Hello! My name is Yuriy Tkach. I am going to introduce you to Spring Framework and its Core functionality. Spring Framework – when did it appear and become popular? It appeared in the good old days when EJB was dominating the world. It was a powerful monster used for developing corporate applications. Ideas upon which EJB is based are good, but for simple projects it was too inflexible to use it and launch in complex containers. What are Spring’s main advantages due to which it won the hearts of millions? First of all, Spring is a lightweight framework. Lightweight in two respects. Firstly, it consists of a collection of small jar-files. It used to be one jar-file which occupied 2 megabytes. Now it is divided into separate components. That is, if you don’t need to work with the database you don’t have to connect spring-jdbc module. On the other hand, what lightweight means is that the classes that you develop could be independent of Spring. That means that there is a division between the Spring and the classes. As a result, you are not tied firmly to the framework. Moving on, Spring is a container. It means that Spring controls the lifecycle of the objects that it creates and which live in it. you won’t have to write new, dispose, create dependent objects. That means that the objects will live and move around in the container independently. Spring is a framework. That is, apart from being a container with objects, it offers you multiple wheels that are ready to roll. I.e., Spring has many utility-classes that simplify working with the database, mail and web services. I.e., lots of java-related technologies that are used in different applications. And, surely, the main shtick is dependency injection. It is implementation of the principle of inversion of control, when objects don’t create their own dependencies but receive them instead. We will get back to it later. And the second shtick is the aspect-oriented programming. Spring realizes support of AOP itself and many of its utility classes and the functions work with help of this technology. AOP will be discussed in this course later on as well. So, what are Spring’s main modules? Firstly, it’s the Core Container that consists of core-modules, that is to say, Spring’s heart. You are going to use these modules mostly, even when creating a simple app. You start with these and then you add new modules if necessary. The two main modules are Bean and Core that control the beans and realize injection of dependencies. Context that controls the context where the beans are stored and that provides access to them. Expression is a special language of expressions that can be used for searching and modifying the bean graph during run-time. The next module is AOP support module. It’s an AOP internal embedded module that allows you to use aspect-oriented programming. On top of that, it is an Aspects module that provides support of AspectJ library. Moving on, the Instrumentation module. It is necessary when you use Spring in an application server, for example, Tomcat. It ensures uploading of your classes into the container and allows it to control Spring context and beans. Consequently, there are a lot of modules connected to access to data and integration between applications. It includes JDBC as well as ORM technologies, support of transactions, JMS and other integrational things. It also includes web and remoting modules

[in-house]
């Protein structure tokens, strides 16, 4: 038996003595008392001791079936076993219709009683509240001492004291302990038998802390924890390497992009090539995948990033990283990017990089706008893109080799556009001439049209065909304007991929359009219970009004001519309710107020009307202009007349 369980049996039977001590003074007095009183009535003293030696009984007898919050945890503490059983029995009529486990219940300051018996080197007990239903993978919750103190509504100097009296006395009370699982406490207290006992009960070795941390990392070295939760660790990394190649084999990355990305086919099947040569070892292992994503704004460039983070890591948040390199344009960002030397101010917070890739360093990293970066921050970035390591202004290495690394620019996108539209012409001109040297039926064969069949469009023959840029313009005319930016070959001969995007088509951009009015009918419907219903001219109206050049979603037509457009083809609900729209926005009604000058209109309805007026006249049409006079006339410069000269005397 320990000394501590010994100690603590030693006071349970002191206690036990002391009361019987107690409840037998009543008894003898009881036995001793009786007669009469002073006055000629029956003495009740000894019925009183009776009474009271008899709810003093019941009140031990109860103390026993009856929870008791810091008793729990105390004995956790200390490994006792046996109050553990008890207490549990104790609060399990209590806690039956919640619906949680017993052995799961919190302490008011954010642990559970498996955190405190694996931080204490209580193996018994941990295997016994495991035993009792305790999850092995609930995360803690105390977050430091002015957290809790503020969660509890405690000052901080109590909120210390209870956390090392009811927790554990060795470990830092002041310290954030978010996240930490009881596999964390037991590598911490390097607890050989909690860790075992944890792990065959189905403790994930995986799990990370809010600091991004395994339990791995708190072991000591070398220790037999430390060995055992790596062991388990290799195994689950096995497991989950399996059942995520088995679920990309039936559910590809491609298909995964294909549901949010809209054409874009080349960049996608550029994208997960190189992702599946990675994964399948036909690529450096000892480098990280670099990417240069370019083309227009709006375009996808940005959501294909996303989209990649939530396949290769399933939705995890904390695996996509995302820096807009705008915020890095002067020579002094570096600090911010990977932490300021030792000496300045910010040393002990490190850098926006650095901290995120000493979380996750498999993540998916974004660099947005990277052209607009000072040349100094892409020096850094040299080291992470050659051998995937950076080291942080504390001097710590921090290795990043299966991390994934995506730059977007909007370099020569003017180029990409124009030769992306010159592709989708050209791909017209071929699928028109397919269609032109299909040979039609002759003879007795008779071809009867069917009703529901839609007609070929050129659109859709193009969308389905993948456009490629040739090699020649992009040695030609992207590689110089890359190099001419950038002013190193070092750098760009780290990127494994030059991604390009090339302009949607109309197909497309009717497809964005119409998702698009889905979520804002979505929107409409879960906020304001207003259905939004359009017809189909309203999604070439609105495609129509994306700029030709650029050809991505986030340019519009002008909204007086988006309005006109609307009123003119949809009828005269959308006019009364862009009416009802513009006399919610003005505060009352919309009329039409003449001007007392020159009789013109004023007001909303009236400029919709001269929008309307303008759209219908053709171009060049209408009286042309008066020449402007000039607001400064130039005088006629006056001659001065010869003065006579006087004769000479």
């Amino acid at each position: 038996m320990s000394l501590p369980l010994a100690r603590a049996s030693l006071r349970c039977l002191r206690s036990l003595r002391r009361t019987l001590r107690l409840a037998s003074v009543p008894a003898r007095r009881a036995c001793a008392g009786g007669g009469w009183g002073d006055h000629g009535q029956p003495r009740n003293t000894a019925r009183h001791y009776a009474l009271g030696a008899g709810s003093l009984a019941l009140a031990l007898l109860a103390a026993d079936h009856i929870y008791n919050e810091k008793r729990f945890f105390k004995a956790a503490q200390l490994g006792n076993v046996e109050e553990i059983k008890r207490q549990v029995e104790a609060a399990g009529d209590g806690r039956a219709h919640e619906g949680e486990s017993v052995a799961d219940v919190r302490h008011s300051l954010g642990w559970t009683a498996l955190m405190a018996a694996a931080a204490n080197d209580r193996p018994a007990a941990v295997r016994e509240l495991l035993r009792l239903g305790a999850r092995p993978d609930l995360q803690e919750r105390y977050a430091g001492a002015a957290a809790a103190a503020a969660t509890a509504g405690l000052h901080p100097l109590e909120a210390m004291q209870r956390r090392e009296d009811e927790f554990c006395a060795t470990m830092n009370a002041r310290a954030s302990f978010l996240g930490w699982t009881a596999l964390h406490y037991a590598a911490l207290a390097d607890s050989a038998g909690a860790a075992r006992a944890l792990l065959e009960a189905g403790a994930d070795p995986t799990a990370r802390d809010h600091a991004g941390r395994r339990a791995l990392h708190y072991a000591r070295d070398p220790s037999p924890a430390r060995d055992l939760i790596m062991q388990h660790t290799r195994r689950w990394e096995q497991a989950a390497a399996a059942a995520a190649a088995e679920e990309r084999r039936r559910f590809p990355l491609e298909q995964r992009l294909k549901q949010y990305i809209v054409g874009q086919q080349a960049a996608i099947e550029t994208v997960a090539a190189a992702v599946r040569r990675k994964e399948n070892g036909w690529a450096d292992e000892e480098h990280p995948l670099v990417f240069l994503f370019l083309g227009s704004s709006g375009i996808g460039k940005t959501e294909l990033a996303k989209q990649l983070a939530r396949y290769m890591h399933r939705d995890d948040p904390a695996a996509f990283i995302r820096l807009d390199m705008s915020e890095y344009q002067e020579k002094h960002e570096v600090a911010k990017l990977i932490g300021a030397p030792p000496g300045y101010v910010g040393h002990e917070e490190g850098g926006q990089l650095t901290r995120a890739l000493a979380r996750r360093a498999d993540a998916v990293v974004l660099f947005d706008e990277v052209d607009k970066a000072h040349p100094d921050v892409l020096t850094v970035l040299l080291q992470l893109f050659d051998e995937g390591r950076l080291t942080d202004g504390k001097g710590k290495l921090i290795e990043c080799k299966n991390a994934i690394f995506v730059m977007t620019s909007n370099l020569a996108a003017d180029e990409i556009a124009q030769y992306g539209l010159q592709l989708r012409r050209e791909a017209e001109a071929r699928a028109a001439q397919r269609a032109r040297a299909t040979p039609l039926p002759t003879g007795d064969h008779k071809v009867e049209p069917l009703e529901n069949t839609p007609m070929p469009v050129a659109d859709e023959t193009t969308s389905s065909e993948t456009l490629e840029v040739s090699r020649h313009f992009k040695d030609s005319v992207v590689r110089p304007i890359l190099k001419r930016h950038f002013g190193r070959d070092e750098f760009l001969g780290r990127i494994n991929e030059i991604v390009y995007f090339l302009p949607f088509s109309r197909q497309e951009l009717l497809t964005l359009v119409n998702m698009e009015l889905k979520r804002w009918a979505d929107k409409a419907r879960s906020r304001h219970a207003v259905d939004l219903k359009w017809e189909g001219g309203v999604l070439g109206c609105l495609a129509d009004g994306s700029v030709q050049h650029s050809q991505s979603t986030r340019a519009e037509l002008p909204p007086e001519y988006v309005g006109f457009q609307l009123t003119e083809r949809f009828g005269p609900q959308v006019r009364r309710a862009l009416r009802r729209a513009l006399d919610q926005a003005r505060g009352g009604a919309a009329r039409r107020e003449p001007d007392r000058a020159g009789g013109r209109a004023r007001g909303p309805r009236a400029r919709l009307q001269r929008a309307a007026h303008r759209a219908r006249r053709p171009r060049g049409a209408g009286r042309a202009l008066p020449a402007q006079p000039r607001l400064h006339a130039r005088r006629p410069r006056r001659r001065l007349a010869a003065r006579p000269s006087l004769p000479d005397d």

that serve to create components for web apps and web apps themselves. It also ensures support of basic things like realization of uploading the file to a server. Besides, it includes implementation of MVC pattern for creating web-apps and components for creating web-services, providing security and integration with other web-technologies. Naturally, there’s the Test module that allows to simplify testing Spring applications. You can create the Spring context, create beans and call their methods with its help. How to connect to Spring and create a project with its help? To master the material in a better way, I should ask you to write the code and develop some things while watching this video and the following ones. It will give you a practical insight into how it all is functioning. So, start your favourite IDE, create the basic Maven project. Assign the following – groupId and artifactId. But you can choose the different ones to your liking. Add dependencies in pom.xml for the following four Spring modules. We are going to use the other modules too they’re going to be pulled automatically like dependencies. Use 3.2.13 Spring version. Alternatively, you can try the last one that you find in the repository. Connect all Spring modules of the same version. The main dependencies here are spring-context and spring-context-support. All the lacking modules will be loaded. Tx is for transaction support, jdbc is for working with the database. Once you save the pom.xml, look at IDE for the libraries that have been loaded as dependencies. You’ll see spring-beans, spring-aop and other libraries there. Let’s continue learning Spring with specific examples. To gain understanding of dependency injection, we’ll start with a simple app. Create three classes – App, Client and ConsoleEventLogger. In ConsoleEventLogger class there will be only one method – logEvent, that will output the sent message to the console, i.e. it will do system.out.println and that’s it. The client will only have id, name, getters and setters. The App class will have the client and eventLogger that will be created there as well. This class will also have the logEvent method that will receive the string and redirect it to eventLogger for further processing. And, of course, there will be public static void main method that will launch the app. With this method we will call logEvent methods and in this way we will imitate the system for processing log-in requests. Let’s apply simple logic to App class logEvent method: if the client’s id is present in the message msg, then you change the id to full name. Send the newly formed String to consoleEventLogger to be brought to the console. Just a little logic to make the app do something rather than just type at the console. Start the app to check that everything’s working as expected. Let’s have a critical look at our application. It’s good. It serves its purpose: it receives the events and logs them somewhere at the console so far. So, what kind of problems does it have? One of the main problems is that the app is difficult to modify. You’ll say, ‘Why is that?’ You just retype the code, and it’s over. The matter is that the data of the app are embedded in the code. For instance, take the client. We’ve created it in the application and assigned the name with id. If we want another client, we’ll have to recompile. For sure, this problem is not difficult to solve extract the data to the property-file – but anyway we have to deal with it. The other problem of our app is that it is impossible to scale. What does it mean? Imagine that we are, let’s say, logging events, one per second so far. It’s working fine, everything’s on track. What if events start appearing very often and we will want to change their processing, add caching or even change the logic of processing. The thing is that we’ve created one copy of the logger. We’ve hard-coded it. We’ve written ‘new logger’ etc. The matter is that we don’t have the simple possibility to change the logic in any way, add new functionality without recompiling the app. Another problem to consider is the testing of the app. ConsoleEventLogger is not difficult to test by implementing the unit-test and checking that the console contains the assigned data. This is good. Still, how can we test the App class and the logEvent method that changes the id to the name? When you develop a unit-test for it, it will appear that you are testing the ConsoleEventLogger indirectly. Clearly enough, we can solve every problem separately. However, all these three problems come up for the same reason. This is a strong coupling between parts of the app: when classes create each other; when data is embedded; the logic that processes the data creates the classes as well – when all of these take place that means that there is a strong coupling within the app and, therefore, the above listed problems, if not more than that, can arise. How can we solve it all? The implementation of the app with low coupling between its modules will help us. We are going to talk about it in the next session. See you!